As mentioned above, gaming groups can help quite a bit with both. It certainly is not an easy item to address.
I definitely think it would be very helpful to distinguish between types of GMs, as there is a fair amount of difference between running an RPG event and a board game for example.
I also like the idea mentioned of having mini practice sessions: perhaps this could be implemented with a simple game (or a few) that virtually everyone would be familiar with. It could also include a short game which people may NOT already be familiar with -- to cover the concept of how to assimilate a new game enough to be able to turn around and teach it (useful for pre-releases, prototypes, etc.).
I [Cosmic Wombat Games] would certainly be willing to step up and host (or actively participate in) a seminar, workshop, or panel for training GMs how to run games in a con environment -- at least for the board game side.
Derek, as you know, we run a large number of games (and have for several years), in addition to customer engagement and demos at our booth. And that doesn't include other events such as Origins, several small conventions, and local game groups as well as numerous pitches at Trade Shows.
Before the show, I ensure my volunteers know the game, then teach them how to teach. I also have a rough (yet fairly thorough) outline I go over with them about their convention related responsibilities as well as how to handle various scenarios which may arise.
And for what it's worth, I was an IT Instructor to adult learners for 2.5 years (and am a Microsoft Certified Trainer). I know it's not quite the same, but definitely some more experience to pull from. :)
With that being said, let me know if (and how) you'd like me to help out.
Great - as a first step, just submit a couple sessions about running games.
If you're not sure about the exact format you would like, email me at [email protected] or give me a call and we can talk through it, but my initial thought for companies to get invovled was for them to run seminars (or possibly workshops, but since those have a fee that might be a hurdle for prospective GMs if it's not paired with some promo) specifically on how you want your games run at convention environments.
The idea would be for you to help train people on how to play and teach your games, but to also build a base of potential volunteers that you've had a chance to interact with and get a sense of before you need to rely on them as GMs for your events.
I'd love to have a couple companies run initial pilot programs for that so we can get some solid idea on how well the idea might work before we try to scale it out for anyone else.
Or some sort of a mash-up of a seminar with the game designer where you get to learn about the development of the game and how to teach it to others followed by a Games-On -Demand like group of players who que up every 3-4 hours to get in with a generic knowing there will be a variable number of GM's and that they are first timers?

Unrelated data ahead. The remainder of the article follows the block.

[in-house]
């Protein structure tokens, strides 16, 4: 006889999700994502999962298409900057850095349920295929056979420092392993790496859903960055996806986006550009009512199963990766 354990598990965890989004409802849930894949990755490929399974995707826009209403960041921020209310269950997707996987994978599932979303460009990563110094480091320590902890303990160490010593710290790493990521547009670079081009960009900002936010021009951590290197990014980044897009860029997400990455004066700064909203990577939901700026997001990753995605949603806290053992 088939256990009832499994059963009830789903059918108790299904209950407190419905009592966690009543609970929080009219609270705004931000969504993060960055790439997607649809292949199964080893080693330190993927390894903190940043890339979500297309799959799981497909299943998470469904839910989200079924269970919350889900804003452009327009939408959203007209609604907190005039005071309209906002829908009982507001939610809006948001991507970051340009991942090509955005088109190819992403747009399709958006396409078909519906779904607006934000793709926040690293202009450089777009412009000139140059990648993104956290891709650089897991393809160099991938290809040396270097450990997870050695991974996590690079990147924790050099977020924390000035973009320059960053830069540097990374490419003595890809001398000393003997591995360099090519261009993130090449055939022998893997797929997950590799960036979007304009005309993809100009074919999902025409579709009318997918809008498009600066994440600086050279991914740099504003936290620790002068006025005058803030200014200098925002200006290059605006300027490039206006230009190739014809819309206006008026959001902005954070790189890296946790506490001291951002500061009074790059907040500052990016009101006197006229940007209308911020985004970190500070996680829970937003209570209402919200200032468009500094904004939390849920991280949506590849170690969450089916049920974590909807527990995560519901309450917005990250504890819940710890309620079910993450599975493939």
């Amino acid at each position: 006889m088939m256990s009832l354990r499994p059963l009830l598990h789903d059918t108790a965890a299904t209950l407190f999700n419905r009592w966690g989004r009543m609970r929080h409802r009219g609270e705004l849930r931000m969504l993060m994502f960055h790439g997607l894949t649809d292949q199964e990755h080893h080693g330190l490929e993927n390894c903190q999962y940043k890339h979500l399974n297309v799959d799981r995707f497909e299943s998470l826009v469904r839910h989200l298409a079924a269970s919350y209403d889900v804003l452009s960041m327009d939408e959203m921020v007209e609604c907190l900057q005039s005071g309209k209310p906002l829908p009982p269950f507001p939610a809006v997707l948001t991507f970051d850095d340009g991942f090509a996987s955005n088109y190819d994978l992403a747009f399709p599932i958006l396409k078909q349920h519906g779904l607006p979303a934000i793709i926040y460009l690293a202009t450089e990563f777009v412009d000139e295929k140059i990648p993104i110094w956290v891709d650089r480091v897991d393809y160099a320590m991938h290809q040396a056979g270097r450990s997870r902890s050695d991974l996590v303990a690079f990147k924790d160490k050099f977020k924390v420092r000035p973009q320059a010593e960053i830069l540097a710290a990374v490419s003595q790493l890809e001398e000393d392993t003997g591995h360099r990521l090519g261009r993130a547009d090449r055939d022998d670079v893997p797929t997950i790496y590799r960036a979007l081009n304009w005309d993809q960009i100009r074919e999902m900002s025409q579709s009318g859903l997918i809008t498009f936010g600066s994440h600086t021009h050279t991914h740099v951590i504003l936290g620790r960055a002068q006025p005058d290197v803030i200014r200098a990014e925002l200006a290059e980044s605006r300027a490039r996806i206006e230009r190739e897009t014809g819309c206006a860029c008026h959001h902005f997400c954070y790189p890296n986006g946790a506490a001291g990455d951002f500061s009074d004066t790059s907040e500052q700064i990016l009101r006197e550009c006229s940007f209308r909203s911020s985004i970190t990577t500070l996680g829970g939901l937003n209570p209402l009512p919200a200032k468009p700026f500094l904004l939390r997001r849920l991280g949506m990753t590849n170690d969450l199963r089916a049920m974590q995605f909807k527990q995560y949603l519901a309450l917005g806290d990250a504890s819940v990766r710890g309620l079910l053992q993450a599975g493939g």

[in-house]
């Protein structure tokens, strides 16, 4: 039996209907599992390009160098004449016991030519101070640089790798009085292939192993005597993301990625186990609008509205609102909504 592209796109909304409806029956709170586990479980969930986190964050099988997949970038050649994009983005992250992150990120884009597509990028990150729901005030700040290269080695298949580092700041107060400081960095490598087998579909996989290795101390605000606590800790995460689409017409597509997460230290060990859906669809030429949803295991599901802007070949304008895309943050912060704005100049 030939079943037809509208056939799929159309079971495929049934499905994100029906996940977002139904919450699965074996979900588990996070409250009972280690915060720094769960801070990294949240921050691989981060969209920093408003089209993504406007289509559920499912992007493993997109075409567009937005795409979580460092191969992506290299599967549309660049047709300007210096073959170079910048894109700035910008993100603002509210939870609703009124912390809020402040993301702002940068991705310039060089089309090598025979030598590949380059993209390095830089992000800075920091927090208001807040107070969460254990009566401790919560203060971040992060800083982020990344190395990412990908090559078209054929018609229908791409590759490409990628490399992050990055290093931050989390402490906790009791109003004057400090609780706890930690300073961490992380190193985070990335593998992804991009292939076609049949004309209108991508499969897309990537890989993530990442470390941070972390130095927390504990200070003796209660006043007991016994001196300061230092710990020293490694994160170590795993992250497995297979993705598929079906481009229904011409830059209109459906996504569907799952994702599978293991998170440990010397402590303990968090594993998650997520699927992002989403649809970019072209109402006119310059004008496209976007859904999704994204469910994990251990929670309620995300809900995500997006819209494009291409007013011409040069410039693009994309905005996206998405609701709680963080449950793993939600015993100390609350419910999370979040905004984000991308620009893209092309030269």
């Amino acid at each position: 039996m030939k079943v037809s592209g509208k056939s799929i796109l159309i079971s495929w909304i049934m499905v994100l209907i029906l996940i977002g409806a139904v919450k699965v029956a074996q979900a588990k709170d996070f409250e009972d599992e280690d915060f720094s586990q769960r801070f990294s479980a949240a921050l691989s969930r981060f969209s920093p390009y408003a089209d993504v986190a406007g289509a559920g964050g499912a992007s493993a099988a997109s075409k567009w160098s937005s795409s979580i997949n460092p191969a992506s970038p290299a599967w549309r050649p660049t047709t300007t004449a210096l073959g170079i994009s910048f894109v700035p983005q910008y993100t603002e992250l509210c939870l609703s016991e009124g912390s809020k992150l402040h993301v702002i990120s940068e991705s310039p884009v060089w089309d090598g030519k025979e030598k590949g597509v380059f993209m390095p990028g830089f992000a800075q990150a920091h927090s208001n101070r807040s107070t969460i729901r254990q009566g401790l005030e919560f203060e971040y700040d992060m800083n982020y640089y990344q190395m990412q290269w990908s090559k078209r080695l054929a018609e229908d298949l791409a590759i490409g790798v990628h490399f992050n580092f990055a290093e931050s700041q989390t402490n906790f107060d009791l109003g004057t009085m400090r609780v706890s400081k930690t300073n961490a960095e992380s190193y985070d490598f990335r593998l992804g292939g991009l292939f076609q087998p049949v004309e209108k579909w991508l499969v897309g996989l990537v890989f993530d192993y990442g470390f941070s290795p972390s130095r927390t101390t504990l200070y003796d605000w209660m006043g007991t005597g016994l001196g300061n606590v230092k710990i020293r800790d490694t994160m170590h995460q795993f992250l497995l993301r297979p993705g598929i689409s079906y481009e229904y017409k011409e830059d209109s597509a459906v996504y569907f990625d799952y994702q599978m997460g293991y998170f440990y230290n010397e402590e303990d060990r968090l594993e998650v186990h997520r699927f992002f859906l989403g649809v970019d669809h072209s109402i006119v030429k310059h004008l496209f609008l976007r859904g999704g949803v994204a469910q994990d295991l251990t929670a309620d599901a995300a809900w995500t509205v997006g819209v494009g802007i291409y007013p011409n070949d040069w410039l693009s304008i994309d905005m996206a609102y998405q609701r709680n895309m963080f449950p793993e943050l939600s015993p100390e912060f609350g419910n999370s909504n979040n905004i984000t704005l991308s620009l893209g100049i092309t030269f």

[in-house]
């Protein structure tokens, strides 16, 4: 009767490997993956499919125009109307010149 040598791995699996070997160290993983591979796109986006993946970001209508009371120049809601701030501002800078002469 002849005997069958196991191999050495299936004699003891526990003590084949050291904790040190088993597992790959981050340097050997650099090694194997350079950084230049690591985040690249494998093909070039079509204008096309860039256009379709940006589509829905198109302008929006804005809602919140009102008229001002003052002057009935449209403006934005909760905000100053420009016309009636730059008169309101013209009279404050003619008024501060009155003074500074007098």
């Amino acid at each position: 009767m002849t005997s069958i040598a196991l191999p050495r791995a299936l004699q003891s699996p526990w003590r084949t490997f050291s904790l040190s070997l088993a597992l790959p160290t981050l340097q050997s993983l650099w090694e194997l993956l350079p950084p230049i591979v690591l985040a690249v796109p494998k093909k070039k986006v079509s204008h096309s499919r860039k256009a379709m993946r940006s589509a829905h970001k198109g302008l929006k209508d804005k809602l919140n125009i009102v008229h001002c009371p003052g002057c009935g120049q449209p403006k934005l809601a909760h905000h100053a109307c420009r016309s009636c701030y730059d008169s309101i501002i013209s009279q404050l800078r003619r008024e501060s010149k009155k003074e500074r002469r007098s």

Do you want to go into more detail on that idea? Specifically, I'm always hesitant for any kind of "players queue up and don't get to register ahead of time" event formats. There needs to be a really strong reason for that kind of limitation.
To me the best finish for a GM training would be to give people the opportunity to then run the game. You could have the newly trained GM's practice on each other but a group of actual players would be better. But you won't know until the training/seminar starts how many newly trained GM's you will have right? Its not exactly the same as G.o.D but I think its similar- they don't always know exactly how many GMs they will have and how many players each of those GMs will be running at each time slot, but players seem willing to bring their generics and give it a shot. Doesn't the First Look playtest hall also run on generics? Granted both of these examples have dedicated space and I doubt there is a room to dedicate to a new GM training/playing space. If there was, a catchy name and a sign in the hall saying Cosmic Wombat Thursday AM, FFG Thursday PM, or whoever could potentially generate the group of players you'd like to have.
If the program wouldn't have a rough idea of how many GMs would be on hand, I don't think it would be particularly successful. You would want to know at least some minimum.
The First Exposure Playtest Hall works like any other event, really. Attendees "buy" a $0 to a given time slot and show up on time. Then they're briefed on what games are available, and some might be specifically pulled aside for certain games, depending on a presenter's playtest focus.
Fundamentally, lines aren't really a part of Gen Con and, further, getting attendees to line up specificlaly for first-time GMs would likely be a pretty tough sell.
Lines aren't part of GenCon....funniest thing I've heard in a month . :-)